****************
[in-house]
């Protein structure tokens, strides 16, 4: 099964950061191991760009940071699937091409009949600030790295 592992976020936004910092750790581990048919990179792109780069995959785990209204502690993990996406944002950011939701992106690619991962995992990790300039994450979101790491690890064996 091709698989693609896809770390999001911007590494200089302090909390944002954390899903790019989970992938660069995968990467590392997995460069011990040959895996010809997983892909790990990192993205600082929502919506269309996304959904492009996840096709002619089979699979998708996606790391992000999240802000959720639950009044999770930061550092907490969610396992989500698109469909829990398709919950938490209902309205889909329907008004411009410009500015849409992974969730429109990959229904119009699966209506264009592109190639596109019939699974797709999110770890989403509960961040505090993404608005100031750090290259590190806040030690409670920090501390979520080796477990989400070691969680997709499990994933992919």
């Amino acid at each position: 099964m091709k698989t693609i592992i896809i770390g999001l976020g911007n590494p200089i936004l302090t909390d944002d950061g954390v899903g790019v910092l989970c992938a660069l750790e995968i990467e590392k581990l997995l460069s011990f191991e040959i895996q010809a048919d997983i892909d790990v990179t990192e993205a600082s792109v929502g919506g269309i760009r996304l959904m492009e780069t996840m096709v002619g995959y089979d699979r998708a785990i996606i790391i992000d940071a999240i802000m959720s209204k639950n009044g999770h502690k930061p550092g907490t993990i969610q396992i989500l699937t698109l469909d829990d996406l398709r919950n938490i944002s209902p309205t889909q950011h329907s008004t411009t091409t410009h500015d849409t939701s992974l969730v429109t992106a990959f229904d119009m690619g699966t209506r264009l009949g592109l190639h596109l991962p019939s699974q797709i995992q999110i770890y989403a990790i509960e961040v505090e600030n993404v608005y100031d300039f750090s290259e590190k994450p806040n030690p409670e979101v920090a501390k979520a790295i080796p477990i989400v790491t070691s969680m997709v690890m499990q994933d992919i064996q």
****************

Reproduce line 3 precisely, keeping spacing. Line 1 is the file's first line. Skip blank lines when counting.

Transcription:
């Amino acid at each position: 099964m091709k698989t693609i592992i896809i770390g999001l976020g911007n590494p200089i936004l302090t909390d944002d950061g954390v899903g790019v910092l989970c992938a660069l750790e995968i990467e590392k581990l997995l460069s011990f191991e040959i895996q010809a048919d997983i892909d790990v990179t990192e993205a600082s792109v929502g919506g269309i760009r996304l959904m492009e780069t996840m096709v002619g995959y089979d699979r998708a785990i996606i790391i992000d940071a999240i802000m959720s209204k639950n009044g999770h502690k930061p550092g907490t993990i969610q396992i989500l699937t698109l469909d829990d996406l398709r919950n938490i944002s209902p309205t889909q950011h329907s008004t411009t091409t410009h500015d849409t939701s992974l969730v429109t992106a990959f229904d119009m690619g699966t209506r264009l009949g592109l190639h596109l991962p019939s699974q797709i995992q999110i770890y989403a990790i509960e961040v505090e600030n993404v608005y100031d300039f750090s290259e590190k994450p806040n030690p409670e979101v920090a501390k979520a790295i080796p477990i989400v790491t070691s969680m997709v690890m499990q994933d992919i064996q």